Plant Identification Game Using an Online
Interactive Dichotomous Key
By looking at characteristics of a plant or animal and using a
dichotomous key, you can identify most living things to the species.
In this situation the term "dichotomous" means to divide
into two groups that are not alike and most dichotomous keys work
by using the individuals characteristics to place the organism into
smaller and smaller groups until it can be identified to the species.
Dichotomous keys usually include only certain groups of organisms,
like trees or butterflies. The usefulness of a key is only as good
as the author's purpose. Some keys are intended to cover only the
most common species, while others are very comprehensive and require
extensive knowledge of biology or botany.
This game is intended to introduce you to how a dichotomous key
is used. It was created with only a few of the many trees and shrubs
that grow in the hardwood hammocks of the Florida Keys and uses
characteristics that do not require you to have a PhD. in botany.
How to play:
To begin, choose one of the plant buttons below to open a photo
in a new window. Use this enlarged image of the leaves to look for
the characteristics used in the key. The key has numbered answers,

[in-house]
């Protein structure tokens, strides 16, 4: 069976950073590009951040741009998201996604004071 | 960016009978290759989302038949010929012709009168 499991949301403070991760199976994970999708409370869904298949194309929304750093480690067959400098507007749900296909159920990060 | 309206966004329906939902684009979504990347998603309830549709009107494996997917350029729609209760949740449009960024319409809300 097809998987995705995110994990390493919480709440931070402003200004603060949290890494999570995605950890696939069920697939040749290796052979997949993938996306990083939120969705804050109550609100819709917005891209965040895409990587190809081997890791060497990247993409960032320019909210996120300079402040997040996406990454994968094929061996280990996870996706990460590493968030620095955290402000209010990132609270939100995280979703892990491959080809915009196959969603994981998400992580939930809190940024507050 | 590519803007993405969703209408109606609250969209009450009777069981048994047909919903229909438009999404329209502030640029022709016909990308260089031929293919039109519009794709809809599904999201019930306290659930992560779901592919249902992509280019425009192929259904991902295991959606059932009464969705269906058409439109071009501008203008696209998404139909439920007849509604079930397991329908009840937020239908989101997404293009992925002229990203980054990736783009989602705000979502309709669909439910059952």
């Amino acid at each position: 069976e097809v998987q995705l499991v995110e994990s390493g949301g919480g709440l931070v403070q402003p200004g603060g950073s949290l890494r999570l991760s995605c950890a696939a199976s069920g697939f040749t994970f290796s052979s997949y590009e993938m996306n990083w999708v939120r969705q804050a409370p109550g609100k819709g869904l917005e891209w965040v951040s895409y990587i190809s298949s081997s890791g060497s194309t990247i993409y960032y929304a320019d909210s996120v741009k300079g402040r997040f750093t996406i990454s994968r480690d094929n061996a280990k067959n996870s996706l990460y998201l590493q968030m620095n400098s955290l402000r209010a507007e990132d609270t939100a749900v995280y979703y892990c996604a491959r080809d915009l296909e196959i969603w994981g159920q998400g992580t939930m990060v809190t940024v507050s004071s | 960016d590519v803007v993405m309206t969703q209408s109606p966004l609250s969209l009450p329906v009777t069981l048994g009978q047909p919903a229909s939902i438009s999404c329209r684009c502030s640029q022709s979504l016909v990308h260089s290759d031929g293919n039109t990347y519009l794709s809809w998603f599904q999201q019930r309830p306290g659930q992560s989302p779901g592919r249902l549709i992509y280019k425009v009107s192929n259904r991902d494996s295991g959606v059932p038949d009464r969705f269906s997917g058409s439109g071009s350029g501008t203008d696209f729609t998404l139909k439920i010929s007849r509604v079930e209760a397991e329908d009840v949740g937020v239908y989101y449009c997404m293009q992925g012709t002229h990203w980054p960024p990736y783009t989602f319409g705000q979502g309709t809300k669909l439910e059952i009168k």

and selecting an answer will take you to the next level by clicking
on it. Here is an example:
The organism is red
The organism is not red
Lets say the organism is not red, I would click on the "
" link and go to the next level of the key. When you come to
an end, you will be informed of whether you successfully identified
the plant or that you had made a wrong choice somewhere. If you
successfully identified the plant, then a description of the plant
will be displayed; otherwise, you will be given the opportunity
to replay the game from the beginning.
Home Button: This button will bring you
back to the Activity Introduction.
Help feature: Below the question is a lighthouse
button. Use it whenever you are unable to decide which level
to go to next.
Photo Credit: Hammock photo this page- W. Fitch. All other photos-
Photo Size = max. 150 kb
Nelson, Gil, 1994. The Trees of Florida. Sarasota, FL: Pineapple
Scurlock, Paul J.,1987. Native Trees and Shrubs of the Florida
Keys. Pittsburgh, PA: Laurel Press
Stevenson, George B., 1969. Tress of the Everglades National Park
and the Florida Keys. Miami, FL: Banyan Books, Inc.